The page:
Molten Chocolate Cakes
4 oz. semisweet chocolate
½ c. unsalted butter, plus more for ramekins
2 egg yolks
¼ c. flour, plus more for ramekins
¼ c. plus 1 Tbsp. sugar
¼ tsp. salt
Preheat oven to 375°.
Melt butter and chocolate together in microwave. Stir to blend and allow to cool.
In a mixing bowl, whisk the eggs and egg yolks together. Add the flour and sugar and mix just until well blended. You want to beat in as little air as possible. When chocolate mixture is cooled, add it to the egg mixture with a whisk, again being careful not to overmix.
Butter and flour 4 individual ½-cup ramekins, tapping afterward to remove excess flour. Divide batter evenly among ramekins.
Place ramekins in middle rack of oven and set the timer for 9 minutes. At 9 minutes, test for doneness: cakes are perfectly cooked when surface appears set, cakes jiggle when shaken and toothpick inserted in the middle comes out coated with thick liquid. Cook 1 to 2 minutes longer if needed.
Remove ramekins from oven and let stand 1 minute. Run a knife around the inner wall of each ramekin, cover with a small plate and quickly invert, turning cake out onto plate.
I've used a few different recipes. In my experience, the amount of flour determines how "cakey" it is -- the less flour, the more of a truffle texture. More flour makes it closer to a brownie texture.
I haven't noticed a difference with combining the ingredients in different ways.
I love this version my Marcel Desaulniers. You make a ganache truffle and put it inside each cake, and it melts when the cake cooks. The only change I make is the addition of 1/2 teas. vanilla extract to the batter. It is quite easy to put together if you make the truffles in advance since you don't separate the eggs and beat the whites separately. The textural contrast between the cake and the melted truffle is really nice.
Yay!! I've been looking for this recipe, off and on,for years; trying my own versions with mixed success. He was making those cakes before they became so trendy, before the internet really. To me this is much more preferable to the other versions which are mostly just undercooked batter. Not that I don't love me some batter, but this is just several notches above if you ask me. Thanks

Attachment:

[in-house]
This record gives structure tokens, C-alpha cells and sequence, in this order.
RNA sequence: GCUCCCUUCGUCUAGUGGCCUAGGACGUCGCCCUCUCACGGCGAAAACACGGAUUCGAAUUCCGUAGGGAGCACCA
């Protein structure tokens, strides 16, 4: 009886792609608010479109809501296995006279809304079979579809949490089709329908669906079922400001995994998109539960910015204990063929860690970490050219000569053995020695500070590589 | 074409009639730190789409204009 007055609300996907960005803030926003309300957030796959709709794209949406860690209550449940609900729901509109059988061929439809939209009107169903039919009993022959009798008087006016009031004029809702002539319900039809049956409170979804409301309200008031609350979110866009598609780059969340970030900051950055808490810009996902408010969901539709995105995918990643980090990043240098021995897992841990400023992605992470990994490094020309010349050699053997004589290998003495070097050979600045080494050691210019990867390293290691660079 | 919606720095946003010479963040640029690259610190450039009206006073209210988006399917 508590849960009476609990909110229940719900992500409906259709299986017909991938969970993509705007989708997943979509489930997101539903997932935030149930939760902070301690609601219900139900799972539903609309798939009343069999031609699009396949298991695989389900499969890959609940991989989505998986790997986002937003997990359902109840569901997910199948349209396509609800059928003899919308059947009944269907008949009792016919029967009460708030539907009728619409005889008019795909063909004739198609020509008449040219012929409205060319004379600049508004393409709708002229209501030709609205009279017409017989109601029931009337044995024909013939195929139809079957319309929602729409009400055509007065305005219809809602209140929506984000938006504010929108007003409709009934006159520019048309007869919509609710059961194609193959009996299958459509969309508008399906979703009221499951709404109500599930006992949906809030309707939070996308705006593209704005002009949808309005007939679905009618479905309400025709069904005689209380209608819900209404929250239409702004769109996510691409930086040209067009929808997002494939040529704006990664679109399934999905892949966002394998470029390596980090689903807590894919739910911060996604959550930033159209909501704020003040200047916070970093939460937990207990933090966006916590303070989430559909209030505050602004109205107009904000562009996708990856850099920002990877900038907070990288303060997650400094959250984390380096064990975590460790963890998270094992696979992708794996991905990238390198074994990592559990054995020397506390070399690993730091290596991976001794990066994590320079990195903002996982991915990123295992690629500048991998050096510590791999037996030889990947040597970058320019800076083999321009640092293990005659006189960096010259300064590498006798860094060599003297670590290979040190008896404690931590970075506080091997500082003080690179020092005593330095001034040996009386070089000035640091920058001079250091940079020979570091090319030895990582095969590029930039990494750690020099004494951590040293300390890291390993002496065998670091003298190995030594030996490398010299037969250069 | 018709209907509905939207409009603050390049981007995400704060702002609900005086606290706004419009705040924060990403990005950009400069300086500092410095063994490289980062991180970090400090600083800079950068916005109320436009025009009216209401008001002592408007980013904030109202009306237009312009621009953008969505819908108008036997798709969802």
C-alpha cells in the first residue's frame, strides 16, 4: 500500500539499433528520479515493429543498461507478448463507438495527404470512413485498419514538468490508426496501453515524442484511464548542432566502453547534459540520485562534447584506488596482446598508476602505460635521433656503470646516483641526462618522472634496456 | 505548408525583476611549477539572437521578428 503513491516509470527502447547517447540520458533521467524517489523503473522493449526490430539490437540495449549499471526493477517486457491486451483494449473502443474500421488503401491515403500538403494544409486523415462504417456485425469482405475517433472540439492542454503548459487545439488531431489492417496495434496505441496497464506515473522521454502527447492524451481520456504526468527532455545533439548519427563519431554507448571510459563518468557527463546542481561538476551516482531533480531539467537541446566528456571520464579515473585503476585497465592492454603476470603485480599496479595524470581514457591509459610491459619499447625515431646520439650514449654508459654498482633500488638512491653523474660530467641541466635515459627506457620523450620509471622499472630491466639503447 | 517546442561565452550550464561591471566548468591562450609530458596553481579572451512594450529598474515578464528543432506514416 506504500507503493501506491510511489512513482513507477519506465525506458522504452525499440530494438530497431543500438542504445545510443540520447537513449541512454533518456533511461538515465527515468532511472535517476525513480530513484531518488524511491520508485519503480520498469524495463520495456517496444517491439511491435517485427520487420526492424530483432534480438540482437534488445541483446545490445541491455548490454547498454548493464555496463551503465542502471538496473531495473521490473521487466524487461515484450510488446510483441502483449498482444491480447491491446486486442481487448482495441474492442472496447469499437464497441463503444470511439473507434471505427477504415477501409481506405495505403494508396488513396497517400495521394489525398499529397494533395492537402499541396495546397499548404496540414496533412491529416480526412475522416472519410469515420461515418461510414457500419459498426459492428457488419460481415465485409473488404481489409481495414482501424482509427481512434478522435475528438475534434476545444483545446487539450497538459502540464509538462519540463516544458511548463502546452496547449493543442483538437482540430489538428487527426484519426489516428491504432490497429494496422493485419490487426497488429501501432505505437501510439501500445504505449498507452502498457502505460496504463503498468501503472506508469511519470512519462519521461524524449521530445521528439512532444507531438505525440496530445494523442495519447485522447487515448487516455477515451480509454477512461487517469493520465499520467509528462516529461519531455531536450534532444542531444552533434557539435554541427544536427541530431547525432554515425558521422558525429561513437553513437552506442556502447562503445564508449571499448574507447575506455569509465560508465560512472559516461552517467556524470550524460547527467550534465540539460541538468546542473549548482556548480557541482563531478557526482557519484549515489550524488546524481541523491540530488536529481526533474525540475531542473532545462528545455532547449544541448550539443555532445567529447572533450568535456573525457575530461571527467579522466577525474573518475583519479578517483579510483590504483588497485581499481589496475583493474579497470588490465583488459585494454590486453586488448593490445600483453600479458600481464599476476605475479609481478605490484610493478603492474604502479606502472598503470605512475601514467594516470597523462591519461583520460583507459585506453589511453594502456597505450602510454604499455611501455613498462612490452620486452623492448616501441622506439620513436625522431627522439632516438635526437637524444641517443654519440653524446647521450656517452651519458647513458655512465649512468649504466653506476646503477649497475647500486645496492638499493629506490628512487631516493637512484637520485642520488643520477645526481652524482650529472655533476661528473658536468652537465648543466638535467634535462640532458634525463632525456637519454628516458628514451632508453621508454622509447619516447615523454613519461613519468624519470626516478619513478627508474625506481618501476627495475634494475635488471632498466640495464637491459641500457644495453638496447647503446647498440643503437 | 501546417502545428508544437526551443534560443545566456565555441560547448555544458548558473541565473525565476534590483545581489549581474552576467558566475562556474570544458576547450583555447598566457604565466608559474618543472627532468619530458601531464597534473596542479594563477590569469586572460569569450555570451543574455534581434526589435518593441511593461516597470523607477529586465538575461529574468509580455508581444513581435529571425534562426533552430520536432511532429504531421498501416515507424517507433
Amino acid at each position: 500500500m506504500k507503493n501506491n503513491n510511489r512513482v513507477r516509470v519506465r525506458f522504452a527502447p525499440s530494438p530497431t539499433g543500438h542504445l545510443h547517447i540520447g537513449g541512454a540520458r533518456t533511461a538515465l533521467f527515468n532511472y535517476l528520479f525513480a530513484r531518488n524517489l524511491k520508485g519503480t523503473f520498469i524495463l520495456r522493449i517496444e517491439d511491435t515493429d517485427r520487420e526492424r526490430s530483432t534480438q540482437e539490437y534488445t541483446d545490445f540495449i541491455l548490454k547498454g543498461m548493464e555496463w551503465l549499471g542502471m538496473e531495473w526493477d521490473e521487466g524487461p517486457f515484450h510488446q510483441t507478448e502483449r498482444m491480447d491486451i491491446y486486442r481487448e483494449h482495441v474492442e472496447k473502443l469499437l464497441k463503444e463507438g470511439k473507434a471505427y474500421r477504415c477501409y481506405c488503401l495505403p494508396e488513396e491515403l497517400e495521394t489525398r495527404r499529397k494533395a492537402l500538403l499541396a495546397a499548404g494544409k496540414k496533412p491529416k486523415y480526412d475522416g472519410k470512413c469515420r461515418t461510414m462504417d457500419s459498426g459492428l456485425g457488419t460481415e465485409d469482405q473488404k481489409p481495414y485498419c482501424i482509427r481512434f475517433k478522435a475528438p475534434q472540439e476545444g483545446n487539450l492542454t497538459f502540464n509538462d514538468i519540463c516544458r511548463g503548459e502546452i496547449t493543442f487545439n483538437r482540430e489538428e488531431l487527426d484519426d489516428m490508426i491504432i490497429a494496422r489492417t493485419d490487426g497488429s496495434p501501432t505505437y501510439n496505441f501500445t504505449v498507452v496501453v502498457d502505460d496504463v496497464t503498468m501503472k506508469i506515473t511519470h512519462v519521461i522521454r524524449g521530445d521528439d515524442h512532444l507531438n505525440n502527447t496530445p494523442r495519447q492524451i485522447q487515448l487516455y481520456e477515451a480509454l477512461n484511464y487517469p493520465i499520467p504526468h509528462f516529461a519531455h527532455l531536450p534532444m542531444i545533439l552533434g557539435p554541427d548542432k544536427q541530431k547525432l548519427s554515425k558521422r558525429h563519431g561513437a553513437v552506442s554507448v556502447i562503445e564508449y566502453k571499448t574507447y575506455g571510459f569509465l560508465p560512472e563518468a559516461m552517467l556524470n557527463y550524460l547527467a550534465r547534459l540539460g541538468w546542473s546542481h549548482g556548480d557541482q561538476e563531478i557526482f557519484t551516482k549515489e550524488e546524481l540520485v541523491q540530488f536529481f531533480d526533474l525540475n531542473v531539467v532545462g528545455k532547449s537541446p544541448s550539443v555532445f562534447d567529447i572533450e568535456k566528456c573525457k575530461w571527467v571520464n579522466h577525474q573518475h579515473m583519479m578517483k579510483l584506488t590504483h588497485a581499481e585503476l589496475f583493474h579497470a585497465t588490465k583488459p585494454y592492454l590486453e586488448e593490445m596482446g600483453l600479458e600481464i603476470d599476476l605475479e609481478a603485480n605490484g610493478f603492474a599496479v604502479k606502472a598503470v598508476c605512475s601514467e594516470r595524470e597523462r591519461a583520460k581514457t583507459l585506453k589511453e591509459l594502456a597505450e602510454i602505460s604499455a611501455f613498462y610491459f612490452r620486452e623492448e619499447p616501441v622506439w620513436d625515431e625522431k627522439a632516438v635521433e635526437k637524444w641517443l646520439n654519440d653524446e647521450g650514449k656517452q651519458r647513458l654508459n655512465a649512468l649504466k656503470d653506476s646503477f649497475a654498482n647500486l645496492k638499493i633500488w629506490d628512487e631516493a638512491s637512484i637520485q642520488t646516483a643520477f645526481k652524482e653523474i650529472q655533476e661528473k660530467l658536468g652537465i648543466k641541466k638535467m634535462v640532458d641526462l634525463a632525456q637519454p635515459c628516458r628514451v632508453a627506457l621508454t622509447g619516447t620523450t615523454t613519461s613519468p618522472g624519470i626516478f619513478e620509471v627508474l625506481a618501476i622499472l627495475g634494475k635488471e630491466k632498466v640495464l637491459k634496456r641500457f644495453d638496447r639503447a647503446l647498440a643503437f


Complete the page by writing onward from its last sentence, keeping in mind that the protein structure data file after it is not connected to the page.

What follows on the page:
Your quite welcome. We just love these, and so do the friends that I've shared the recipe with. I agree, the soft batter style is tasty, but the melted ganache/truffle center in this version is even more decadent. Served with raspberry puree and either creme anglaise or unsweetened whipped cream you can't beat it, although they're great on their own, too.
Interesting question. I don't know the answer, because I've only baked one type -- the Nigella Lawson "Molten Chocolate Babycakes." Great recipe -- excellent, delicious and easy. And was written about extensively on this board a couple of years ago, so worth searching the archives.
I haven't made this too many times, but having indulged in several different ones at fine restaurants, I think different recipes result in cakes with different textures... some will be lighter, others denser.
I like the sound of this recipe from What Would Brian Boitano Make? I might make it soon: